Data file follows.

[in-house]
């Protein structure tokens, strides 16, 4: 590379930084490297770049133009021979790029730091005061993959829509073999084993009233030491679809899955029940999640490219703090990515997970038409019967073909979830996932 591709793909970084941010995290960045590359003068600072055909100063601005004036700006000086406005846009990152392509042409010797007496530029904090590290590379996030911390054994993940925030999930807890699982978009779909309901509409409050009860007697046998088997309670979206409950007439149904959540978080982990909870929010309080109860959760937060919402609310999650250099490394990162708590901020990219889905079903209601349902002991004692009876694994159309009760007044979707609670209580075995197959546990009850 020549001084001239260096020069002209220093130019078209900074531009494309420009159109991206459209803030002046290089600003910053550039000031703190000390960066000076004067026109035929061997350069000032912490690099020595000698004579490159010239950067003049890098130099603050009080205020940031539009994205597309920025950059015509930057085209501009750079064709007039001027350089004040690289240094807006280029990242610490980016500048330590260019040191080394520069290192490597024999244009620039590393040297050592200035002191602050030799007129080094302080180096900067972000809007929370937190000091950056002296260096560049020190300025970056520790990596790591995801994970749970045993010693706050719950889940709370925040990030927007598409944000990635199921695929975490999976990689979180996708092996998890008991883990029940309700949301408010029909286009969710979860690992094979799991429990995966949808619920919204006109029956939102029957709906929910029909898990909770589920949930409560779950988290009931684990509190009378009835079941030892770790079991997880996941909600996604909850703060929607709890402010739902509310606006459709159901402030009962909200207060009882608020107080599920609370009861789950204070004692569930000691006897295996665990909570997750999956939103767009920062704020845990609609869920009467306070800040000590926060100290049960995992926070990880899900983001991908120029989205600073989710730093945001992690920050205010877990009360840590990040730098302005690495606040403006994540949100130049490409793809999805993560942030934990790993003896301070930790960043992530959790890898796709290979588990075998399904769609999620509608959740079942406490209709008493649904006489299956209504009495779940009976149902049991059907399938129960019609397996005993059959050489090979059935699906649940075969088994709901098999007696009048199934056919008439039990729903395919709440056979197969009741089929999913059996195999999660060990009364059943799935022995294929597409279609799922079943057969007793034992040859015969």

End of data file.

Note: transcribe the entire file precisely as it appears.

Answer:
[in-house]
């Protein structure tokens, strides 16, 4: 590379930084490297770049133009021979790029730091005061993959829509073999084993009233030491679809899955029940999640490219703090990515997970038409019967073909979830996932 591709793909970084941010995290960045590359003068600072055909100063601005004036700006000086406005846009990152392509042409010797007496530029904090590290590379996030911390054994993940925030999930807890699982978009779909309901509409409050009860007697046998088997309670979206409950007439149904959540978080982990909870929010309080109860959760937060919402609310999650250099490394990162708590901020990219889905079903209601349902002991004692009876694994159309009760007044979707609670209580075995197959546990009850 020549001084001239260096020069002209220093130019078209900074531009494309420009159109991206459209803030002046290089600003910053550039000031703190000390960066000076004067026109035929061997350069000032912490690099020595000698004579490159010239950067003049890098130099603050009080205020940031539009994205597309920025950059015509930057085209501009750079064709007039001027350089004040690289240094807006280029990242610490980016500048330590260019040191080394520069290192490597024999244009620039590393040297050592200035002191602050030799007129080094302080180096900067972000809007929370937190000091950056002296260096560049020190300025970056520790990596790591995801994970749970045993010693706050719950889940709370925040990030927007598409944000990635199921695929975490999976990689979180996708092996998890008991883990029940309700949301408010029909286009969710979860690992094979799991429990995966949808619920919204006109029956939102029957709906929910029909898990909770589920949930409560779950988290009931684990509190009378009835079941030892770790079991997880996941909600996604909850703060929607709890402010739902509310606006459709159901402030009962909200207060009882608020107080599920609370009861789950204070004692569930000691006897295996665990909570997750999956939103767009920062704020845990609609869920009467306070800040000590926060100290049960995992926070990880899900983001991908120029989205600073989710730093945001992690920050205010877990009360840590990040730098302005690495606040403006994540949100130049490409793809999805993560942030934990790993003896301070930790960043992530959790890898796709290979588990075998399904769609999620509608959740079942406490209709008493649904006489299956209504009495779940009976149902049991059907399938129960019609397996005993059959050489090979059935699906649940075969088994709901098999007696009048199934056919008439039990729903395919709440056979197969009741089929999913059996195999999660060990009364059943799935022995294929597409279609799922079943057969007793034992040859015969």